Welcome to Thursday, Scribe friends. Suze here. I don’t often write book reviews, and I’ll tell you why. Since I started writing my own novels, I don’t have as much time to read as I used to, and I don’t enjoy reading as much either. Sad, but true.
See, now that I know about things like story structure, and character development, and voice, and point of view, I automatically apply that knowledge to whatever else I’m reading. Used to be, I either liked a book, orI didn’t. It was that simple. Now, it’s been a while since a book really grabbed me, and I’m just not going to leave a bad review for anybody, no matter how strongly I feel about the book. And I do have my opinions! I’m happy to report, though, that Tess Gerritsen’s latest, THE SILENT GIRL, is a grabber. I couldn’t put it down. My only criticism of this book? Too short. I didn’t want it to end.
I’ve been a big fan of Tess ever since I heard her speak a couple of years ago. Since then, I’ve read most of her work, and I think she’s one of the very, very few huge-name authors out there whose work is actually getting better as her series progresses. One of the ways she keeps the Rizzoli and Isles books fresh is by featuring two protagonists. In one book, Maura Isles, the medical examiner, has the main storyline. In the next, Jane Rizzoli, the Boston cop, takes the lead. Along the way, their paths cross, and the reader never gets tired of either character. Personally, I think it’s brilliant.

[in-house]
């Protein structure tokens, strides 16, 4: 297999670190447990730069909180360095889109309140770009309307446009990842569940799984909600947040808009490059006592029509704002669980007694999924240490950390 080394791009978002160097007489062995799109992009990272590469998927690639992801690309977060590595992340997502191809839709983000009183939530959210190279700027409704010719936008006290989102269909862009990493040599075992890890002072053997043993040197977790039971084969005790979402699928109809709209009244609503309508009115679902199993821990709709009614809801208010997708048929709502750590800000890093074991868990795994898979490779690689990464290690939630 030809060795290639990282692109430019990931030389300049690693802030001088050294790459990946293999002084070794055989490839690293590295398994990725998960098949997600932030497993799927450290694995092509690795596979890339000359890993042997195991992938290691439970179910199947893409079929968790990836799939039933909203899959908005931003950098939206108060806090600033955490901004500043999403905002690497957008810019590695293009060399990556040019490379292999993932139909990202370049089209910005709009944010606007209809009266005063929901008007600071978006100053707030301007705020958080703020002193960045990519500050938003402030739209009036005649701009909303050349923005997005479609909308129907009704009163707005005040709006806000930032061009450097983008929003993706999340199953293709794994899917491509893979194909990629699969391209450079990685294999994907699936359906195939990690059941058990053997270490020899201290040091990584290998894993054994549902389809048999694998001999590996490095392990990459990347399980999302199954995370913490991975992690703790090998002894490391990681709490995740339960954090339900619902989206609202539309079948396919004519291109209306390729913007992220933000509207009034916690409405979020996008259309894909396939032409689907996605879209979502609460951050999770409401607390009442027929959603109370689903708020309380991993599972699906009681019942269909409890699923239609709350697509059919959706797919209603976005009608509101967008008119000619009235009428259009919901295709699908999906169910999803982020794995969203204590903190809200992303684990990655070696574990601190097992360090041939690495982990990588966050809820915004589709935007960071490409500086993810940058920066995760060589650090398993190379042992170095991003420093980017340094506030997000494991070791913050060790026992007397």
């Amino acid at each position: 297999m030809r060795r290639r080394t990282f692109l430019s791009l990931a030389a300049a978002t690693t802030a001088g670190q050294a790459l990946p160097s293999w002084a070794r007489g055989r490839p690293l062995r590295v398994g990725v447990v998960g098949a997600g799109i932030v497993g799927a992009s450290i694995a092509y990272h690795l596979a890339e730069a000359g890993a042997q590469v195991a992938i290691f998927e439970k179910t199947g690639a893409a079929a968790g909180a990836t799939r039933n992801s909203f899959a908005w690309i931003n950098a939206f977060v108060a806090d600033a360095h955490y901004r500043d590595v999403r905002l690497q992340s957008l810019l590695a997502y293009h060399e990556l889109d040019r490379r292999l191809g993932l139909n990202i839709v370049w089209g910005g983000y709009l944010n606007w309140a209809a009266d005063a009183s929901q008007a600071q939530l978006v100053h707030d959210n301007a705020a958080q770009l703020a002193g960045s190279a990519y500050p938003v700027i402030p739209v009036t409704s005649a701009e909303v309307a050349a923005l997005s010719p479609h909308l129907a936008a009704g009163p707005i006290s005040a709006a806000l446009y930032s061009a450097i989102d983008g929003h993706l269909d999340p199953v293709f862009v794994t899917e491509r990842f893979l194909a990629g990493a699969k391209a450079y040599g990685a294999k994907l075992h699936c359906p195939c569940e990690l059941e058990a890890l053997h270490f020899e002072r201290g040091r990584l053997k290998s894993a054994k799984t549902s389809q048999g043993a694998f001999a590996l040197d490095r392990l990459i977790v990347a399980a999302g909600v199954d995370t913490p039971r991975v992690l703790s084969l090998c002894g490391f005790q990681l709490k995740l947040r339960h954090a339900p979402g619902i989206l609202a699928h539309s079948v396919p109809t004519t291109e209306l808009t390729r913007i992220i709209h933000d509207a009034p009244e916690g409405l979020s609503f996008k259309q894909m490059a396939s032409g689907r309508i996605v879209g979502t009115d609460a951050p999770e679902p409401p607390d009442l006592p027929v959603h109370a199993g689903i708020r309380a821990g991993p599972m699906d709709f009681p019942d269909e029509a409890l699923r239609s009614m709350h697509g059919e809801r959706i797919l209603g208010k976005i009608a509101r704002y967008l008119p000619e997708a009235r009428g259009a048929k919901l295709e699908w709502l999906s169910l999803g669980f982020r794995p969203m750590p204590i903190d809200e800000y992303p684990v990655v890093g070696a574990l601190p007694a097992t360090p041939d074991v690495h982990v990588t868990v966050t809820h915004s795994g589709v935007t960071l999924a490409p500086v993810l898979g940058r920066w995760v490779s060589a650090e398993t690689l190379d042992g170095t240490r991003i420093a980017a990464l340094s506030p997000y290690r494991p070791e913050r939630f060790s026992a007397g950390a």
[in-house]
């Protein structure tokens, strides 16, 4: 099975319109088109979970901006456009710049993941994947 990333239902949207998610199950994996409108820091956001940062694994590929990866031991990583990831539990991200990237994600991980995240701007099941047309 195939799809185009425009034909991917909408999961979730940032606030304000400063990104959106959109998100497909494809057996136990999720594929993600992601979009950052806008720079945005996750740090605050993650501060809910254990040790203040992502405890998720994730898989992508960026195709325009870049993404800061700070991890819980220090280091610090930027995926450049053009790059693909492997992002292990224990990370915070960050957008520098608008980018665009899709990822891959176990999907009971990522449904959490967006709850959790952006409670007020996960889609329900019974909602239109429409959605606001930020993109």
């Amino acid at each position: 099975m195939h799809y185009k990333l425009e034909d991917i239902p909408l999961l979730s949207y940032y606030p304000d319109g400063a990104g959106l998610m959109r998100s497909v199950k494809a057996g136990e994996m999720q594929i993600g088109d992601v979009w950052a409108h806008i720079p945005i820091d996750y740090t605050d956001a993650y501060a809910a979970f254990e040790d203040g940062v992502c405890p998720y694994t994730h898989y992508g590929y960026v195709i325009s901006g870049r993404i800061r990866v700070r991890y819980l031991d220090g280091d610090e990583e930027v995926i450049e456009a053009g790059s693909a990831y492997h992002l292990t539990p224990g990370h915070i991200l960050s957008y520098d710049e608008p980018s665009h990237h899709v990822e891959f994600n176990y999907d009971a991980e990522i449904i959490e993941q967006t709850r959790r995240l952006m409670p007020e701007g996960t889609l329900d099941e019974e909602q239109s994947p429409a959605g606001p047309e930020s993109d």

In THE SILENT GIRL, we meet another unforgettable woman in Iris Fang, a middle-aged, sword-wielding martial arts expert bent on finding out the truth about her daughter’s disappearance. Add in an ancient Chinese legend about The Monkey King, a possibly supernatural killing in Boston’s Chinatown, a decades-old murder-suicide, the involvement of the Irish Mob, and some tough and dangerous police work by homicide detective and mom Jane Rizzoli, and I guarantee you are going to love this book.
So what’s your Scribes Secret today? You want to learn how to craft a darn-near perfect plot? You want to learn how to write darn-near perfect dialogue? You want to learn how to pace your story? You want to learn how to write characters that stay with you long after you close the book, and leave you longing for more? Then you want to read THE SILENT GIRL.
Tell us: What authors out there are doing it right? Who inspires you to be a better writer and how?